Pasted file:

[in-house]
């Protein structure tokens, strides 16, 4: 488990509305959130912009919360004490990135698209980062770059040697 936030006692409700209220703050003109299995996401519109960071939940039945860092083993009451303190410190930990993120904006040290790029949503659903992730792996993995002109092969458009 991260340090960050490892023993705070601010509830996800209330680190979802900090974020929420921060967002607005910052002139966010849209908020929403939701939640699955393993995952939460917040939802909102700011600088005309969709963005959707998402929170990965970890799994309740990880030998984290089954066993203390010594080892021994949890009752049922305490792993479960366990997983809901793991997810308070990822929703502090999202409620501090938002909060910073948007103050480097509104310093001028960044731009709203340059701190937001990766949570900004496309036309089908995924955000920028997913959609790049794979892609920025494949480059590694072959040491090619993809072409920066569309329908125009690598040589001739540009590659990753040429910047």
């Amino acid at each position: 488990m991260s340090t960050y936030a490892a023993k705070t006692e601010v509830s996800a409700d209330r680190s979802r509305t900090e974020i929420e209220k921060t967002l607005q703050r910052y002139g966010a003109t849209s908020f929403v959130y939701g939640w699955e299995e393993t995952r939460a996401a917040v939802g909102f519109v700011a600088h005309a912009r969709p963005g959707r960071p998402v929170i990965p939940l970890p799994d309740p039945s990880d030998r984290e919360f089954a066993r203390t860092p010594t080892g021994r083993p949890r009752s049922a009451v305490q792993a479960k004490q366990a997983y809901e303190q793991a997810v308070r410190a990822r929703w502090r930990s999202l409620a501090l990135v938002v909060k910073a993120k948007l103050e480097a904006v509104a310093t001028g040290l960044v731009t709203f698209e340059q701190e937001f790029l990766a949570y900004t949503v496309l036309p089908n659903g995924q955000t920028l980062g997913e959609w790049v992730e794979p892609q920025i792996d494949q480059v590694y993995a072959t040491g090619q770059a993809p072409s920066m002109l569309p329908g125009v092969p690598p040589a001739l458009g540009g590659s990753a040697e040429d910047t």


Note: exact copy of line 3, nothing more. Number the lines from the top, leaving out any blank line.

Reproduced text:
């Amino acid at each position: 488990m991260s340090t960050y936030a490892a023993k705070t006692e601010v509830s996800a409700d209330r680190s979802r509305t900090e974020i929420e209220k921060t967002l607005q703050r910052y002139g966010a003109t849209s908020f929403v959130y939701g939640w699955e299995e393993t995952r939460a996401a917040v939802g909102f519109v700011a600088h005309a912009r969709p963005g959707r960071p998402v929170i990965p939940l970890p799994d309740p039945s990880d030998r984290e919360f089954a066993r203390t860092p010594t080892g021994r083993p949890r009752s049922a009451v305490q792993a479960k004490q366990a997983y809901e303190q793991a997810v308070r410190a990822r929703w502090r930990s999202l409620a501090l990135v938002v909060k910073a993120k948007l103050e480097a904006v509104a310093t001028g040290l960044v731009t709203f698209e340059q701190e937001f790029l990766a949570y900004t949503v496309l036309p089908n659903g995924q955000t920028l980062g997913e959609w790049v992730e794979p892609q920025i792996d494949q480059v590694y993995a072959t040491g090619q770059a993809p072409s920066m002109l569309p329908g125009v092969p690598p040589a001739l458009g540009g590659s990753a040697e040429d910047t």